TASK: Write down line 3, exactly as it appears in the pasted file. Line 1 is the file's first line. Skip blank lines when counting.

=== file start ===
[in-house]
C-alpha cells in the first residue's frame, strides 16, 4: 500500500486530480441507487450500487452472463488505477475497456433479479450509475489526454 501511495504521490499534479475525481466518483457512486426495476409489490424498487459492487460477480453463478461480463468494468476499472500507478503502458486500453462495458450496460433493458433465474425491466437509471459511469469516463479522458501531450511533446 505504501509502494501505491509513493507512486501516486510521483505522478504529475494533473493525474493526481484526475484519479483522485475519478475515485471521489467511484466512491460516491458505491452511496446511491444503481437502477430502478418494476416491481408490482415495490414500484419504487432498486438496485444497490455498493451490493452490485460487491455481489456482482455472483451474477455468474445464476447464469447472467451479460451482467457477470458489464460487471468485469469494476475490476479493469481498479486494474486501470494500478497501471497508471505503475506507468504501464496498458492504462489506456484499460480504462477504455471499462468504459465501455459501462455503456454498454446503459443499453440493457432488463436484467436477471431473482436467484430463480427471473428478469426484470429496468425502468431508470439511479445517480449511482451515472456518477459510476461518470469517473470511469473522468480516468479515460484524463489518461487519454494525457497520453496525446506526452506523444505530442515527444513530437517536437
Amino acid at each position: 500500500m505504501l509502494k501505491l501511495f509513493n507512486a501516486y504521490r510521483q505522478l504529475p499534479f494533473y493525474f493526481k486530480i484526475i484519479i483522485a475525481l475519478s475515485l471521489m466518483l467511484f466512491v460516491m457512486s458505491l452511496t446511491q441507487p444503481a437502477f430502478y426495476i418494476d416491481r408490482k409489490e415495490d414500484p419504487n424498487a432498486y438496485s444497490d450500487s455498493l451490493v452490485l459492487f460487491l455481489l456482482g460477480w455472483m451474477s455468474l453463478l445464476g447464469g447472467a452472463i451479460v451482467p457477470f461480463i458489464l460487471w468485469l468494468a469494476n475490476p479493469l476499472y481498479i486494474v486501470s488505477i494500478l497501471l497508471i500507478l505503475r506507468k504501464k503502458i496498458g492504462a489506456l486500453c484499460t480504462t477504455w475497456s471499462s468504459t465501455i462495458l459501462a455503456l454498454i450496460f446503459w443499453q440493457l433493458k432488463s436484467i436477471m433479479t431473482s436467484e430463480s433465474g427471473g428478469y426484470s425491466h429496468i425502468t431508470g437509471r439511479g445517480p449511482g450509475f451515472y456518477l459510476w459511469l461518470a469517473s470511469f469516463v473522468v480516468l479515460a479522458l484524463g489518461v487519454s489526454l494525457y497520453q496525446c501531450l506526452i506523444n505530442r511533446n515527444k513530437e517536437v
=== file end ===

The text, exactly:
Amino acid at each position: 500500500m505504501l509502494k501505491l501511495f509513493n507512486a501516486y504521490r510521483q505522478l504529475p499534479f494533473y493525474f493526481k486530480i484526475i484519479i483522485a475525481l475519478s475515485l471521489m466518483l467511484f466512491v460516491m457512486s458505491l452511496t446511491q441507487p444503481a437502477f430502478y426495476i418494476d416491481r408490482k409489490e415495490d414500484p419504487n424498487a432498486y438496485s444497490d450500487s455498493l451490493v452490485l459492487f460487491l455481489l456482482g460477480w455472483m451474477s455468474l453463478l445464476g447464469g447472467a452472463i451479460v451482467p457477470f461480463i458489464l460487471w468485469l468494468a469494476n475490476p479493469l476499472y481498479i486494474v486501470s488505477i494500478l497501471l497508471i500507478l505503475r506507468k504501464k503502458i496498458g492504462a489506456l486500453c484499460t480504462t477504455w475497456s471499462s468504459t465501455i462495458l459501462a455503456l454498454i450496460f446503459w443499453q440493457l433493458k432488463s436484467i436477471m433479479t431473482s436467484e430463480s433465474g427471473g428478469y426484470s425491466h429496468i425502468t431508470g437509471r439511479g445517480p449511482g450509475f451515472y456518477l459510476w459511469l461518470a469517473s470511469f469516463v473522468v480516468l479515460a479522458l484524463g489518461v487519454s489526454l494525457y497520453q496525446c501531450l506526452i506523444n505530442r511533446n515527444k513530437e517536437v